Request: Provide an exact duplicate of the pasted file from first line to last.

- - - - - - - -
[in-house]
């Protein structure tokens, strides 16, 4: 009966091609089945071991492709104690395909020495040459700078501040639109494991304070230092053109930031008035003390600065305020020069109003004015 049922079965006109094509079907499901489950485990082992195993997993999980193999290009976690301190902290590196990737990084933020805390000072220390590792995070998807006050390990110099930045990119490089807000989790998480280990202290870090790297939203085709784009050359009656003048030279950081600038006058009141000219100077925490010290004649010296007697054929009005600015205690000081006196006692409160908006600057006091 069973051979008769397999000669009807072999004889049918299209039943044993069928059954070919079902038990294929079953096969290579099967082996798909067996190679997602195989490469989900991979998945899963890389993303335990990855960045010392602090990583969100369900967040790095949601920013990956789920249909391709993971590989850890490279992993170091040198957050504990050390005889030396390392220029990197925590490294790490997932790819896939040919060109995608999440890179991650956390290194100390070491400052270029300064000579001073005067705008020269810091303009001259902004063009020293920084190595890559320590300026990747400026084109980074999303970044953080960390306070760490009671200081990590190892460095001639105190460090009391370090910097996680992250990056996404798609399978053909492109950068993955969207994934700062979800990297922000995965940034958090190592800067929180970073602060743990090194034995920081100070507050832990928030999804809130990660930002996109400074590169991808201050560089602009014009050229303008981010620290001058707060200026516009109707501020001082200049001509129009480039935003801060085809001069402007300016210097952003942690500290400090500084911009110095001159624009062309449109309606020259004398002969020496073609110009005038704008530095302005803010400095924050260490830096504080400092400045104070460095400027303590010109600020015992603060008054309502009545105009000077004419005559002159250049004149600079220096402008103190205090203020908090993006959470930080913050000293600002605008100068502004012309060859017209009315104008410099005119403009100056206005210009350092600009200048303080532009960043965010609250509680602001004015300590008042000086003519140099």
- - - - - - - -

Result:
[in-house]
């Protein structure tokens, strides 16, 4: 009966091609089945071991492709104690395909020495040459700078501040639109494991304070230092053109930031008035003390600065305020020069109003004015 049922079965006109094509079907499901489950485990082992195993997993999980193999290009976690301190902290590196990737990084933020805390000072220390590792995070998807006050390990110099930045990119490089807000989790998480280990202290870090790297939203085709784009050359009656003048030279950081600038006058009141000219100077925490010290004649010296007697054929009005600015205690000081006196006692409160908006600057006091 069973051979008769397999000669009807072999004889049918299209039943044993069928059954070919079902038990294929079953096969290579099967082996798909067996190679997602195989490469989900991979998945899963890389993303335990990855960045010392602090990583969100369900967040790095949601920013990956789920249909391709993971590989850890490279992993170091040198957050504990050390005889030396390392220029990197925590490294790490997932790819896939040919060109995608999440890179991650956390290194100390070491400052270029300064000579001073005067705008020269810091303009001259902004063009020293920084190595890559320590300026990747400026084109980074999303970044953080960390306070760490009671200081990590190892460095001639105190460090009391370090910097996680992250990056996404798609399978053909492109950068993955969207994934700062979800990297922000995965940034958090190592800067929180970073602060743990090194034995920081100070507050832990928030999804809130990660930002996109400074590169991808201050560089602009014009050229303008981010620290001058707060200026516009109707501020001082200049001509129009480039935003801060085809001069402007300016210097952003942690500290400090500084911009110095001159624009062309449109309606020259004398002969020496073609110009005038704008530095302005803010400095924050260490830096504080400092400045104070460095400027303590010109600020015992603060008054309502009545105009000077004419005559002159250049004149600079220096402008103190205090203020908090993006959470930080913050000293600002605008100068502004012309060859017209009315104008410099005119403009100056206005210009350092600009200048303080532009960043965010609250509680602001004015300590008042000086003519140099």